So tea done and it was a short roll down the hill to Beggars Bridge, through the woods and into Egton Bridge and the Horseshoe Hotel for an early afternoon libation (sleep for Mark though!)

Tomorrow is our last day – 17 miles to Robin Hoods Bay and the termination of this crossing. It’ll be a sad farewell on Sunday after breakfast to this lovely group of people. They have been an absolute pleasure to lead across the 192 miles with laughter, fun, some pain, but above all some brilliant moments that will live forever hopefully in all of our memories.

Still, one more day to go and the opportunity to enjoy the walk into The Bay and celebrate a tremendous achievement by all of the ‘Magnificent Seven’

 

Coast to Coast – May 2016 – day 11

12/05/2016

After yesterday’s 26 mile day, a number of us are feeling the pain of a long hard walk across the Vale of Mowbray. It may be flat, but it requires a huge degree of effort, determination, stamina, and luck to finish the day without blisters, muscle strains or a collapse of morale!

So it was with sadness and regret that two of our Magnificent 7 opted for a rest and recuperation day. Today is not an easy day with 21 miles on offer and over 1000m of ascent over the ‘5 lumps’ on the way! So the ‘Famous Five’ tackled today’s challenge.

The weather forecast was dry with strong ne winds and cloud so it wouldn’t be as hot as yesterday with something like 15c – that in itself was good after some of us suffering sun burn from yesterday!

Setting off after the usual breakfast vitals, (but only 1 breakfast for Trevor today but Mark was back on the FEB after his healthy smoked haddock yesterday).

After hitting Carlton Moor (408m) we dropped down to Lord Stones cafe for tea and cake as a late elevenses.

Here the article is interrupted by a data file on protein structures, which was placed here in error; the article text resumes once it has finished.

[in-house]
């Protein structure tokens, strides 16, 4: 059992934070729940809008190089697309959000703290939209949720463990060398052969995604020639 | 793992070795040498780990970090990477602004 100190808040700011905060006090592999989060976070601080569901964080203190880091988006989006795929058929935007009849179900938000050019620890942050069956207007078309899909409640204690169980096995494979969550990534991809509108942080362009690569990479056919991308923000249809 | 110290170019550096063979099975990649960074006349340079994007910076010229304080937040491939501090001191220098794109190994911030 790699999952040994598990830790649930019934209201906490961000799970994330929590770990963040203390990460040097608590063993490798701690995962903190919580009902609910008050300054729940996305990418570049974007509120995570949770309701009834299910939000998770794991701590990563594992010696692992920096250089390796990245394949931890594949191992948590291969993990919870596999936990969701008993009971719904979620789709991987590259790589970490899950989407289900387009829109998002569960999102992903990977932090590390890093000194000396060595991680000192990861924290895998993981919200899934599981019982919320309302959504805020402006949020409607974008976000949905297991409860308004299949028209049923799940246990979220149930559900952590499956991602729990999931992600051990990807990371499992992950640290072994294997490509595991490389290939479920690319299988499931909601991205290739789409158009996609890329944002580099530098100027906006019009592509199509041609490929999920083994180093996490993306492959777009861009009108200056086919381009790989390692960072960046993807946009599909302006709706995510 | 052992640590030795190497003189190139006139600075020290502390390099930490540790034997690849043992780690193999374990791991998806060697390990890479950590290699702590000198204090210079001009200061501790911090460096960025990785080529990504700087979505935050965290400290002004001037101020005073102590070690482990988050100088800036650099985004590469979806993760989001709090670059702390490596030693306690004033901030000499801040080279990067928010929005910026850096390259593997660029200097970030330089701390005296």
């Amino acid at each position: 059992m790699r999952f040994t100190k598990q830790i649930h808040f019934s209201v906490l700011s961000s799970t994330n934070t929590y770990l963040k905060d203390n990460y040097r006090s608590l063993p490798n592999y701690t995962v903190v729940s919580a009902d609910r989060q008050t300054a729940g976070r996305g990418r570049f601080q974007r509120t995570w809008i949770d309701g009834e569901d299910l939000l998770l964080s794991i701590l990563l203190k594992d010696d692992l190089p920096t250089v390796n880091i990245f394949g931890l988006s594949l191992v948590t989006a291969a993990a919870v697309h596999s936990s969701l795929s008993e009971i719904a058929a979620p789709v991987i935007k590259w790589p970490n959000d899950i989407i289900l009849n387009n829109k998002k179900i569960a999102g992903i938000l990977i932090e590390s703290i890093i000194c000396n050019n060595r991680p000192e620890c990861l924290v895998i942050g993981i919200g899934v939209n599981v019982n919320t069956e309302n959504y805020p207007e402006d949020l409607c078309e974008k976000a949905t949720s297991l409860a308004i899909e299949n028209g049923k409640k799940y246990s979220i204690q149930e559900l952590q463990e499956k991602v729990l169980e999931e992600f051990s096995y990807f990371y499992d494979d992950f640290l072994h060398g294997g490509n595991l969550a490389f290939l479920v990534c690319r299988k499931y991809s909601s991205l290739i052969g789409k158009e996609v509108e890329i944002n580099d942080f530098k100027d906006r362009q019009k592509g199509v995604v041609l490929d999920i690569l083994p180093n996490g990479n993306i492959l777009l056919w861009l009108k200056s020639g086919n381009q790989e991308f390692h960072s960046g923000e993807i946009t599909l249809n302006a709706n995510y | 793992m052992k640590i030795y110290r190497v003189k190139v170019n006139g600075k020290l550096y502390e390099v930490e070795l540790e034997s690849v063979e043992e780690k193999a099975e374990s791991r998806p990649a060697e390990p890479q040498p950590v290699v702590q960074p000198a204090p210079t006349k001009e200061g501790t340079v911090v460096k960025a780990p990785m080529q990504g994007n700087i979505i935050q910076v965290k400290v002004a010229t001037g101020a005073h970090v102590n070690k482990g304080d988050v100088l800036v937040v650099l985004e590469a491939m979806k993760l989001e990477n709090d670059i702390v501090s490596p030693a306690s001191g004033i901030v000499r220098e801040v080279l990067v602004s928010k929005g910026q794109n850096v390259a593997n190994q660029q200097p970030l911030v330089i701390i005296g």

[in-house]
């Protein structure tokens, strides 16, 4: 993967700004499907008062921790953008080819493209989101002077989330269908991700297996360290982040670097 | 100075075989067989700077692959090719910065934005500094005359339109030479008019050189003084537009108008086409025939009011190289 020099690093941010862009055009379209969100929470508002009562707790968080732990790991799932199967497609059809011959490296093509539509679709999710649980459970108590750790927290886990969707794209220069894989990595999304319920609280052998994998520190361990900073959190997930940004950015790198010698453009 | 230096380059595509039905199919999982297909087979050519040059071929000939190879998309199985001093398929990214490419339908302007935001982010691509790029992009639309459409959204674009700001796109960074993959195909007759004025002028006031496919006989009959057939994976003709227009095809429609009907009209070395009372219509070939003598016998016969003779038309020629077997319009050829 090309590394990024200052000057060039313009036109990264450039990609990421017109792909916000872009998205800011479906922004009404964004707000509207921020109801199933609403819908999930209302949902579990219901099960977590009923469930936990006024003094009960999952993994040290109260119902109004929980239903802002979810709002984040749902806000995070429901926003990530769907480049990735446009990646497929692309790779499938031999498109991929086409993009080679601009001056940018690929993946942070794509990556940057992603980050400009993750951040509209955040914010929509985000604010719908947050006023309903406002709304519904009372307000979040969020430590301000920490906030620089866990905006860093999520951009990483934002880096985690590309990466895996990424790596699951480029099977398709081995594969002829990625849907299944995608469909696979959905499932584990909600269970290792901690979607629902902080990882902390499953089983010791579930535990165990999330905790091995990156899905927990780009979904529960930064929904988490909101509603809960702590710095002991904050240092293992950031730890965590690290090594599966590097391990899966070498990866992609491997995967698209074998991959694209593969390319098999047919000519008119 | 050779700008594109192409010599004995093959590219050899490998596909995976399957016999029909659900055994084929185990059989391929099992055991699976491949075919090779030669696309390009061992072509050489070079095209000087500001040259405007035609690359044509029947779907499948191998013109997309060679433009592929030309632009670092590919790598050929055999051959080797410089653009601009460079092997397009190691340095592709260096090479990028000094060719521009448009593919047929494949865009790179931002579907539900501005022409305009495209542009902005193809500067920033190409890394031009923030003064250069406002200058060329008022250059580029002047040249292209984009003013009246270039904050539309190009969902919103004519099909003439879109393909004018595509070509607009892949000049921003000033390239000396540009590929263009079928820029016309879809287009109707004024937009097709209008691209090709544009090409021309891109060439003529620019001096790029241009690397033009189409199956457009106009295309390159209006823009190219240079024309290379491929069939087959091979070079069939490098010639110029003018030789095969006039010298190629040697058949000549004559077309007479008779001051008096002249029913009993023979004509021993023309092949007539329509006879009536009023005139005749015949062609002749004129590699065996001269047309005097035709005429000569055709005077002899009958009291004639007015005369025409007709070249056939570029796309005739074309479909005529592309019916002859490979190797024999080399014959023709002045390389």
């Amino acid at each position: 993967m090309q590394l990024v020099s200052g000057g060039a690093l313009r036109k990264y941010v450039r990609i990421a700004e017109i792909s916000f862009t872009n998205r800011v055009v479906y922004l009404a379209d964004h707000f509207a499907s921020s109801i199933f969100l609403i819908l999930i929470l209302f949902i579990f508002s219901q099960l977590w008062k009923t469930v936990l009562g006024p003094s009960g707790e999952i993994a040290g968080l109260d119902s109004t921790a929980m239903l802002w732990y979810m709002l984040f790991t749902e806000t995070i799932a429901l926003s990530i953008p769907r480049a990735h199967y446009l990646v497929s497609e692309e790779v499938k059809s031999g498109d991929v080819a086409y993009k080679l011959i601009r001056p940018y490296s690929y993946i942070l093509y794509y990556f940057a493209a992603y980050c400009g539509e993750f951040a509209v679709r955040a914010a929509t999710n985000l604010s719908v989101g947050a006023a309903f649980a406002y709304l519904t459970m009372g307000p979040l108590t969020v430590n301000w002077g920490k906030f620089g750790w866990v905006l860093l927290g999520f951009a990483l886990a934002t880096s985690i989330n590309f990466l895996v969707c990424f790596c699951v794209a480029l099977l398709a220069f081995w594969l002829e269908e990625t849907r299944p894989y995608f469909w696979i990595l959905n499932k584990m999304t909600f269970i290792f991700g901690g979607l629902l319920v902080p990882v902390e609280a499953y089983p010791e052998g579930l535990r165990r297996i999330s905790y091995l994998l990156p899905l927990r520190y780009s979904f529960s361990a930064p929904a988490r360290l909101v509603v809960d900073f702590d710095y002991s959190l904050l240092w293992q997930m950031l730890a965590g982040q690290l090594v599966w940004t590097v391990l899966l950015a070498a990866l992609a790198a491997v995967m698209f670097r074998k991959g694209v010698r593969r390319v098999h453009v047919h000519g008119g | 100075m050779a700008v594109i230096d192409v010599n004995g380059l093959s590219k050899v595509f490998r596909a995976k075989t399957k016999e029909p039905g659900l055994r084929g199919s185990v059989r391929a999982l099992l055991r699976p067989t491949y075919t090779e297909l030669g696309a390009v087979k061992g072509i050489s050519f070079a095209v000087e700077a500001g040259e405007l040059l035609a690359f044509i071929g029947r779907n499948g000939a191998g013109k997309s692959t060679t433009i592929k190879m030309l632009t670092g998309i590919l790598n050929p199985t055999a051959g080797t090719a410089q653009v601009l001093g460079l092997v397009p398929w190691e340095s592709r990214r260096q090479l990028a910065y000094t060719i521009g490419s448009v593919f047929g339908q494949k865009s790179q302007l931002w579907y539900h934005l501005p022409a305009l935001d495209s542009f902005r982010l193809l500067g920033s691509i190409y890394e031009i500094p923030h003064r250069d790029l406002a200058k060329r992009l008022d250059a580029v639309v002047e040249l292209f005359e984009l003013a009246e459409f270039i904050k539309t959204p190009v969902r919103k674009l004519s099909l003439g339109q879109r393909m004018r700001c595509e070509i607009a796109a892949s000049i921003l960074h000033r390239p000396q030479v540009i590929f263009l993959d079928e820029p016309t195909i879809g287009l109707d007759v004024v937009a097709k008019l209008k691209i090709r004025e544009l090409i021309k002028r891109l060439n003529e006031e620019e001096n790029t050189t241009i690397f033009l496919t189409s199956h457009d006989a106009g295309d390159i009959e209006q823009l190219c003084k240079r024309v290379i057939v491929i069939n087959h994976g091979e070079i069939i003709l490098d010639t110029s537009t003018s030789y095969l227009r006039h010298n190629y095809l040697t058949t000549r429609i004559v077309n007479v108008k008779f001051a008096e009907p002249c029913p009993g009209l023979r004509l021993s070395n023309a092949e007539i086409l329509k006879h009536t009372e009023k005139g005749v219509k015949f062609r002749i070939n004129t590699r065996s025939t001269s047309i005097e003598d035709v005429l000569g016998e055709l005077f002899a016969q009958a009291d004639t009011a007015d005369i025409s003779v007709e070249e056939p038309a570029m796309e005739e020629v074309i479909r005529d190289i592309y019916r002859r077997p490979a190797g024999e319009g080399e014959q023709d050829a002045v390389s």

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Coffee and cake at Lord Stones Cafe

From Lord Stones, it’s a climb up and down 4 times, each presenting different gradients and difficulty – Cringle Moor at 432m, Broughton Bank at 402m, Wain Stones at 390m, and finally Hasty Bank at 398m before our lunch break at Clay Bank Top. The visibility closed in with heavy cloud and mist with a strong NE wind so the view up to Wain Stones was a little restricted! From then it’s a climb back up to Urra Moor at 454m and heading due east towards Bloworth Crossing.

 

The view to Wain Stones from Kirby Bank

The view to Wain Stones from Kirby Bank

 

Mark - Horse Whisperer!

Mark – Horse Whisperer!

At Bloworth Crossing, Trevor clearly had expended his energy nursing his tight hamstring and felt a quick ‘Grandad Nap’ was the thing to do to restore his prowess.

Sleeping Beauty!

Sleeping Beauty!

From Bloworth Crossing, the remainder of the day is a steady walk along the old railway bed to Blakey Ridge. Most of us took it steady apart from Mark and Trevor who effectively supercharged their macho moods and raced each other along the track. Such was their fervour that together with a competitive edge and the low cloud, they both missed the turn up to our destination at Blakey Ridge. On arrival, we realised their schoolboy error and proceeded to shower, bath etc while I waited for them to realise that they had gone too far. Fortunately, knowing the area well, I knew exactly where they’d be and when the pair arrive 40 minutes after us, all that was said was ‘Tortoise and Hare’ to much amusement all round.

Wain Stones ascent

Wain Stones ascent

The group made light work of the climbs today and it’s proof positive that their fitness levels are increasing day by day.

The Famous Five

The Famous Five

So tomorrow us a relatively easy day at 11 miles, so a later than usual breakfast and a leisurely departure time – plenty of blister dressing time!

Hopefully, we’ll be back to the Magnificent 7 tomorrow too 😀 – getting close to the final day now and already it seems to have flown by. Well done Liz, Jo, Kelly, Trevor and Mark for such a strong day after the 26 miles of yesterday – truly amazing!